Astronomers have spotted mysterious gas-like objects near the supermassive black hole at the Milky Way's center, a finding that may lead to deeper understanding of the forces creating stars and other cosmic entities in the universe.
According to the study, published on Wednesday in the journal Nature, the strange new objects look compact most of the time, and stretch out when their orbits bring them closest to the supermassive black hole.
"These objects look like gas and behave like stars," said study co-author Andrea Ghez from the University of California, Los Angeles (UCLA) in the US.
The study said these objects take from about 100 to 1,000 years to complete a revolution in their orbits around the black hole named Sagittarius A*.
In previous research, the astronomers identified two unusual objects at the centre of Milky Way, which they named G1 and G2, and collectively called G objects.
They believe that G2 may have been two stars that had been orbiting the black hole in tandem, and merged into an extremely large star, cloaked in thick gas and dust.
As the scientists continued to monitor G2, they found that it had a strange signature.
"We had seen it before, but it didn't look too peculiar until it got close to the black hole and became elongated, and much of its gas was torn apart," Ghez said.
"It went from being a pretty innocuous object when it was far from the black hole to one that was really stretched out and distorted at its closest approach and lost its outer shell, and now it's getting more compact again," she added.
One of the features of the G objects, the scientists noted, was that some of their stuff which got pulled off by the black hole, inevitably had to fall into the extremely dense region.
"When that happens, it might be able to produce an impressive fireworks show since the material eaten by the black hole will heat up, and emit copious radiation before it disappears," said study co-author Mark Morris from UCLA.
In the current study, the astronomers have reported the existence of four more objects -- G3, G4, G5 and G6 -- and have determined each of their orbits.
Based on their observation of these objects, the scientists believe they were once binary stars -- a system of two stars orbiting each other -- which later merged due to the strong gravitational force of the supermassive black hole.
According to the astronomers, such merging of two stars may take more than a million years to complete.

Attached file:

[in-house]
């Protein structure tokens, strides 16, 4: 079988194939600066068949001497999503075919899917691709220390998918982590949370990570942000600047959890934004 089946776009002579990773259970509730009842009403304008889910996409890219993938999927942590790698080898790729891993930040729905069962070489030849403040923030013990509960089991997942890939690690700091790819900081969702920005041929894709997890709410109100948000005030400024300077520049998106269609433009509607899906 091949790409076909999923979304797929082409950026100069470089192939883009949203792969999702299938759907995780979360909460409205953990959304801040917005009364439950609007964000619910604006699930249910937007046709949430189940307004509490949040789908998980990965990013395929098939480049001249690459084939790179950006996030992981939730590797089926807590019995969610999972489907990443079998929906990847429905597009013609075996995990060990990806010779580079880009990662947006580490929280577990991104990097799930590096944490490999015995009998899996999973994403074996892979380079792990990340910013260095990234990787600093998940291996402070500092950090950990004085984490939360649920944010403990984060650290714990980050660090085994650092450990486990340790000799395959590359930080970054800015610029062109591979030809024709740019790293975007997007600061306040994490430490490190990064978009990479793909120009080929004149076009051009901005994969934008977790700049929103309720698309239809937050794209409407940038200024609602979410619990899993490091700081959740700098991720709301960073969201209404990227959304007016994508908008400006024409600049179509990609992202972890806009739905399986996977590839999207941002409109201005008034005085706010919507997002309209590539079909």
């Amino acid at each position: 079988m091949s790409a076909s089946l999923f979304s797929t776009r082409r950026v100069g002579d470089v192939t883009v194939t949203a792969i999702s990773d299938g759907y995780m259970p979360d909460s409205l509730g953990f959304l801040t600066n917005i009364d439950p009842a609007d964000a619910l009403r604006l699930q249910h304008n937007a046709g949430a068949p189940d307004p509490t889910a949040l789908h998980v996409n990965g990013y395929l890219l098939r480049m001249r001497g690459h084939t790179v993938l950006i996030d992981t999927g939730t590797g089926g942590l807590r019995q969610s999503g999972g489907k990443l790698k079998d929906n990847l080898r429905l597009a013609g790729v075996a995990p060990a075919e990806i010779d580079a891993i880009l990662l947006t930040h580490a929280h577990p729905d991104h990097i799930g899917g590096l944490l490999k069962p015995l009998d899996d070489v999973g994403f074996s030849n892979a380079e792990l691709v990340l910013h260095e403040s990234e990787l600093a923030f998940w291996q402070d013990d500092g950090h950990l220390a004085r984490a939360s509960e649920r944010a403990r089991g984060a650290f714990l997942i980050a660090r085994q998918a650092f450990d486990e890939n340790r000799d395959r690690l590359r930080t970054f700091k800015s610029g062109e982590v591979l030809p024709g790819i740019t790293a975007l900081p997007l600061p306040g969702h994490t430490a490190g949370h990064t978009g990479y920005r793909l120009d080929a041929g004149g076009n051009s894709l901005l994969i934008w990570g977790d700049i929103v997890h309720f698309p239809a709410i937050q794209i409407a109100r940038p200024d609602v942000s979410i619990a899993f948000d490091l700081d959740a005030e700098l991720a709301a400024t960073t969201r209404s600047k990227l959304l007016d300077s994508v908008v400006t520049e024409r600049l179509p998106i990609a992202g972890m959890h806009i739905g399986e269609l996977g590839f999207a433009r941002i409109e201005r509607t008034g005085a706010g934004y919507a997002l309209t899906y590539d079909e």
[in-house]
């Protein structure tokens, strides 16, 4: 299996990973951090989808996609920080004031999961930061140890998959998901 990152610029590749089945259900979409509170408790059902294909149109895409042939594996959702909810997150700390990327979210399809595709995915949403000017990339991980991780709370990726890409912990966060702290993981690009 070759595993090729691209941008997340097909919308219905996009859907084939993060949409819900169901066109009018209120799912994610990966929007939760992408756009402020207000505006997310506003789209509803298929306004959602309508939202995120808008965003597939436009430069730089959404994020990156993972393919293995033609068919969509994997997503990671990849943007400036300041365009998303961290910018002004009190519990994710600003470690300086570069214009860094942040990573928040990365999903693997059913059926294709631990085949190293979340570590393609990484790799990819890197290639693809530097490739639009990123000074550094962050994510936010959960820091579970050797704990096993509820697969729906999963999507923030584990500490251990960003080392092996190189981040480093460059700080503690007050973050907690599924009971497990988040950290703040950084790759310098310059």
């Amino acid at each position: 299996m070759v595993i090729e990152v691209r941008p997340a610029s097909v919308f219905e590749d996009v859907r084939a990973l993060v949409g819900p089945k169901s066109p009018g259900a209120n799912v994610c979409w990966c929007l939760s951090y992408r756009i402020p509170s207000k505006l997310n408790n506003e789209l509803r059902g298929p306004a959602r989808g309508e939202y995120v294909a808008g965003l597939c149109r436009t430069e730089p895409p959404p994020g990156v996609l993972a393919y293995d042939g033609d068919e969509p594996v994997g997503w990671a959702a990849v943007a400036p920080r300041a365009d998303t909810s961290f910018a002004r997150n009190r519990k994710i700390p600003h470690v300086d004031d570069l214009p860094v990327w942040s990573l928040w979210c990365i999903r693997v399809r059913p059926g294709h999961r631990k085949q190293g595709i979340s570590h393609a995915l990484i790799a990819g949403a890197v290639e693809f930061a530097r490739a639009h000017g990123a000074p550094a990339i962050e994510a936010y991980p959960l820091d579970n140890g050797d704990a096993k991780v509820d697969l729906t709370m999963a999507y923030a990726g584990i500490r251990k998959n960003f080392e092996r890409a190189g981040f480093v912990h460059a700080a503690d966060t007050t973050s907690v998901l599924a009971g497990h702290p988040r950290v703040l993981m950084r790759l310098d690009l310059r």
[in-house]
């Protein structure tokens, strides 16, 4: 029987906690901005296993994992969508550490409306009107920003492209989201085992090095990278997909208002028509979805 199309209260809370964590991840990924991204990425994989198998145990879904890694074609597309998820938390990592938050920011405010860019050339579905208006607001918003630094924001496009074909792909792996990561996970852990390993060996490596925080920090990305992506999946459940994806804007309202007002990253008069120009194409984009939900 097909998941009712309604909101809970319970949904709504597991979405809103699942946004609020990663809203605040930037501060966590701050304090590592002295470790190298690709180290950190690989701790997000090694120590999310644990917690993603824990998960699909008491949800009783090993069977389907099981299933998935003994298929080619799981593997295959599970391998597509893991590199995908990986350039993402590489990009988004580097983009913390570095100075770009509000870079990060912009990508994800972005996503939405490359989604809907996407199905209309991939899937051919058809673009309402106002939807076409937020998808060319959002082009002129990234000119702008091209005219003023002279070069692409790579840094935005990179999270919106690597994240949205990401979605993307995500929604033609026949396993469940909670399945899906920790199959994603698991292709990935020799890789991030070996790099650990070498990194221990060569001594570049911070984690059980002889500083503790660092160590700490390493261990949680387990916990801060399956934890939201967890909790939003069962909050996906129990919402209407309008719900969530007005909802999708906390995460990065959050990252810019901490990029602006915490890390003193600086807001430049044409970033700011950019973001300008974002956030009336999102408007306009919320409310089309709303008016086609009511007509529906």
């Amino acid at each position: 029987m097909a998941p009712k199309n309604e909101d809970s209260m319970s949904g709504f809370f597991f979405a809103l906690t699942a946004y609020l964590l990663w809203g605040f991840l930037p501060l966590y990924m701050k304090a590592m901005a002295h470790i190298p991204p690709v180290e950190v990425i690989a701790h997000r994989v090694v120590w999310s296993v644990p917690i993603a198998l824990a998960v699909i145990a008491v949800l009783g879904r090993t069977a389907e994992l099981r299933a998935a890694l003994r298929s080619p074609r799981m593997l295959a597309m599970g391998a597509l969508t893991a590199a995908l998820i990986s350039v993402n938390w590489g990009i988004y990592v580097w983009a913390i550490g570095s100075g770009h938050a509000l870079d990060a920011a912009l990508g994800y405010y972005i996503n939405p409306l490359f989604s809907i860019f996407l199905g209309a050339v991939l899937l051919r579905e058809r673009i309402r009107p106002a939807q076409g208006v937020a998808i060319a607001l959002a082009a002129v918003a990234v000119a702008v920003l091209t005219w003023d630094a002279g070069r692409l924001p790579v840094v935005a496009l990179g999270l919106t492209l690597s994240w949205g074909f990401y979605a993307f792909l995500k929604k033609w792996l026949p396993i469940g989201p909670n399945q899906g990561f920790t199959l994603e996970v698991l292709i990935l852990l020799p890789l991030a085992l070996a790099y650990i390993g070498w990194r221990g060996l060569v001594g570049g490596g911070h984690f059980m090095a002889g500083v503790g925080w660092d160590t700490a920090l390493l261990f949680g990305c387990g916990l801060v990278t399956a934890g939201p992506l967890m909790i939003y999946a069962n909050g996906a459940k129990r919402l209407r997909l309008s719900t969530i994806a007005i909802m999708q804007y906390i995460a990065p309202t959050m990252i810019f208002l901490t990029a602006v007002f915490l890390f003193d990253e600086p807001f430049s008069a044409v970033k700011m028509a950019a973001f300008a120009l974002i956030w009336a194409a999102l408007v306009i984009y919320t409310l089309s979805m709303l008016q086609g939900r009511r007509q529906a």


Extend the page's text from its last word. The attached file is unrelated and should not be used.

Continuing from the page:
"Black holes may be driving binary stars to merge. It's possible that many of the stars we've been watching and not understanding may be the end product of mergers that are calm now," Ghez said.
She said the findings may help understand how galaxies and black holes evolve.
"The way binary stars interact with each other and with the black hole is very different from how single stars interact with other single stars and with the black hole," Ghez added.
While the gas from G2's outer shell got stretched dramatically, the dust inside its gas did not get stretched much, the astronomers noted.
"Something must have kept it compact and enabled it to survive its encounter with the black hole. This is evidence for a stellar object inside G2," said study lead author Anna Ciurlo from UCLA.
However, the scientists do not know what this stellar object could be, and continue to probe the region for more insights.
They have identified a few other cosmic entities that may be part of this new class of objects, and are continuing to monitor them.
According to Ghez and her team, the centre of the Milky Way galaxy is an extreme environment, unlike our less hectic corner of the universe.
"The Earth is in the suburbs compared to the centre of the galaxy, which is some 26,000 light-years away. The centre of our galaxy has a density of stars 1 billion times higher than our part of the galaxy," Ghez said.
"The gravitational pull is so much stronger. The magnetic fields are more extreme. The centre of the galaxy is where extreme astrophysics occurs -- the X-sports of astrophysics," she added.